Hannah said: “Conversations to stop violence against women and girls, which are so important and we are finally starting to get, must include a disabled voice, voices from minority women, colored women, the LGBTQ community.

“We have additional considerations that are often overlooked when planning for our own safety.”

When asked for a comment on the availability of Transport for London, Mark Evers, TfL’s Chief Customer Officer, said: “Making accessible travel easier for Londoners is one of our top priorities.

'If non-disabled women do not feel safe on the streets of London, disabled women feel so much more'
‘If non-disabled women do not feel safe on the streets of London, disabled women feel so much more’

“We recently launched a new public consultation asking customers for their views on priority access in London. The responses will help shape and inform our approach to incremental improvements at underground stations in the future should the government provide funding for the future. programs.

“We are working hard to continually improve accessibility, from increasing the number of step-free stations across the network to making it easier to travel on many others. More than half (51 percent) of the TfL rail network – spanning Tube, DLR , London Overground, London Trams and TfL Rail services – are now stepless.

“TfL also has one of the most accessible bus networks in the world with all bus routes served by low-floor vehicles with dedicated space for wheelchair users and an access ramp.”

He continued: “We are always eager to hear from anyone who is having issues while traveling on our network so we can see how we can further enhance the experience for our customers.

“Ensuring that all women and girls can travel safely on London’s public transport network is an absolute priority for us. Our staff are trained in how to support members of the public and if they witness or are made aware of an incident, they will alert our 24/7 control centers and seek advice and support. “

‘It’s hugely frustrating and quite embarrassing – the little things just get you down’

While inaccessibility is not a unique issue for London, the decor and infrastructure of the city and the spontaneous, outgoing lifestyle that Londoners tend to enjoy exacerbate the problem in the capital.

The burden of calling pubs, bars, restaurants and venues in advance to make sure they were available fell not only on Hannah but on her friends and she had many evenings ruined by unexpected steps, cramped spaces and other barriers, which prevented her from accessing a meeting place in her wheelchair.

“Of course it’s hugely frustrating, but it’s also pretty embarrassing,” she said.

“I do not want my friends to think about getting me in and out of a restaurant – I’m an educated, intelligent, articulate woman, and I do not want people to take me into account or plan me on a way that they do not for anyone else.It is actually quite degrading when one has to fight for quite basic things like being able to buy a cup of coffee.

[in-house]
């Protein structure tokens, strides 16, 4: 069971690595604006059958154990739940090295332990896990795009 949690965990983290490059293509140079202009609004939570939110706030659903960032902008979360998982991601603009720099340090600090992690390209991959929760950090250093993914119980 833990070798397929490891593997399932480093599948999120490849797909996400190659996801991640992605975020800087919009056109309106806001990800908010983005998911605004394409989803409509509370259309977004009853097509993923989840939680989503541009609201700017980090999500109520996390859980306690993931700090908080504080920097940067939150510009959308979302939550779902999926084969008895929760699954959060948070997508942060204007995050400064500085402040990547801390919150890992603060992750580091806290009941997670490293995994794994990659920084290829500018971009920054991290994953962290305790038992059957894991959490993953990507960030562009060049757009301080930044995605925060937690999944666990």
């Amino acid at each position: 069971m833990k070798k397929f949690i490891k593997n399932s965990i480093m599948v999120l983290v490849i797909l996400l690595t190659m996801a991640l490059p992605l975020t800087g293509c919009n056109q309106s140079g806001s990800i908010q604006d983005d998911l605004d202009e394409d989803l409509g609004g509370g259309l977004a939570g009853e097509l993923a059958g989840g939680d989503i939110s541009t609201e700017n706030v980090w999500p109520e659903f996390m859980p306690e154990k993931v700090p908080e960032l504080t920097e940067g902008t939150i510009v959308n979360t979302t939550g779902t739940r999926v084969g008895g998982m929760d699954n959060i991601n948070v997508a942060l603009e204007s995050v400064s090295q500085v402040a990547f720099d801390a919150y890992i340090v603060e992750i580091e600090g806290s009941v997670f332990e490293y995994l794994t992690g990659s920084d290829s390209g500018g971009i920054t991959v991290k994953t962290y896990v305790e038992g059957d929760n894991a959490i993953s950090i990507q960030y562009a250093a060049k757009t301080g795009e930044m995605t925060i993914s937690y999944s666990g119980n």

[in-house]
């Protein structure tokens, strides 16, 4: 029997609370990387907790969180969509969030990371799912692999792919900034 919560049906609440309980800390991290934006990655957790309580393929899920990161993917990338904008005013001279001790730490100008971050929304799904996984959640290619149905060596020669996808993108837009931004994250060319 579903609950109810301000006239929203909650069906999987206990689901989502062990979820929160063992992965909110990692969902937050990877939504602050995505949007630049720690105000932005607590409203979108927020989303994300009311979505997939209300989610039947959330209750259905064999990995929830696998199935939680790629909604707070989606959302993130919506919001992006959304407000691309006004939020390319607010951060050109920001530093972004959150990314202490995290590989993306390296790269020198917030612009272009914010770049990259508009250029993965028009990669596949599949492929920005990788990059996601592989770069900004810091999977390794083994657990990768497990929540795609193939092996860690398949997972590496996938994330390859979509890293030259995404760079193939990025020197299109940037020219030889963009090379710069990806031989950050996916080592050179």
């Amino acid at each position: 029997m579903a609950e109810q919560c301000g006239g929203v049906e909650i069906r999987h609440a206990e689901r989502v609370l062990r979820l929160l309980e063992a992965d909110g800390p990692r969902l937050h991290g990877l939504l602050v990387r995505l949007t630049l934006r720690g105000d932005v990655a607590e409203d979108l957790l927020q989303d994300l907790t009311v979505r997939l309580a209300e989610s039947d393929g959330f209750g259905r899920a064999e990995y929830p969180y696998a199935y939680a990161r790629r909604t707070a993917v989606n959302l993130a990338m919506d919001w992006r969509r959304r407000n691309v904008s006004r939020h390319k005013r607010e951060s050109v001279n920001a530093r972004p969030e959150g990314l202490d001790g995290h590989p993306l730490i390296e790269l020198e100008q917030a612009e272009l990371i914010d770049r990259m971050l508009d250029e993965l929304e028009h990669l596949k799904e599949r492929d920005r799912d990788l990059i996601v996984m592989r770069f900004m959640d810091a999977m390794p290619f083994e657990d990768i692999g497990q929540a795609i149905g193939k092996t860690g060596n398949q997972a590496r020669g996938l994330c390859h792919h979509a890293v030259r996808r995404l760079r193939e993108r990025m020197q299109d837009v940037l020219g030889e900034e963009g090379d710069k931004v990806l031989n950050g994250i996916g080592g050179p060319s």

“It’s those simple, little things that just get you down. It really affects our mental health, has a huge impact on our well-being, and it makes us feel underestimated and like second-class citizens.

“In 2021 – yes, at any time – it’s just not acceptable.”

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‘The easiest way to learn about the challenges we face is to listen to us’

Solving these widespread institutional problems involves including people with disabilities in planning interviews and ensuring that their thoughts and experiences are taken into account in infrastructure design.

Pressure from healthy people also helps to raise awareness of the problem.

“The easiest way to learn about the challenges we face is to listen to us,” Hannah said. “I think if everyone did that, it would make a huge difference.

“There are also very basic things that people can do: If you are going to a pub and it does not have access, go and ask the landlord, the staff, if they have a ramp.

“If you see a disabled toilet filled with high chairs and stuff like that, then be it [person] who goes and asks why, and reminds them that they actually have a duty of care to the disabled.

“If enough people put pressure on and ask for these things, it will make changes happen.

“It’s about raising our voices and reminding people that yes, people with disabilities are a huge, huge cohort with a lot of purchasing power, knowledge and experience, and we want to be a part of the conversations.”

Are you a wheelchair user struggling to enjoy London to the fullest? Contact us to tell your story at [email protected]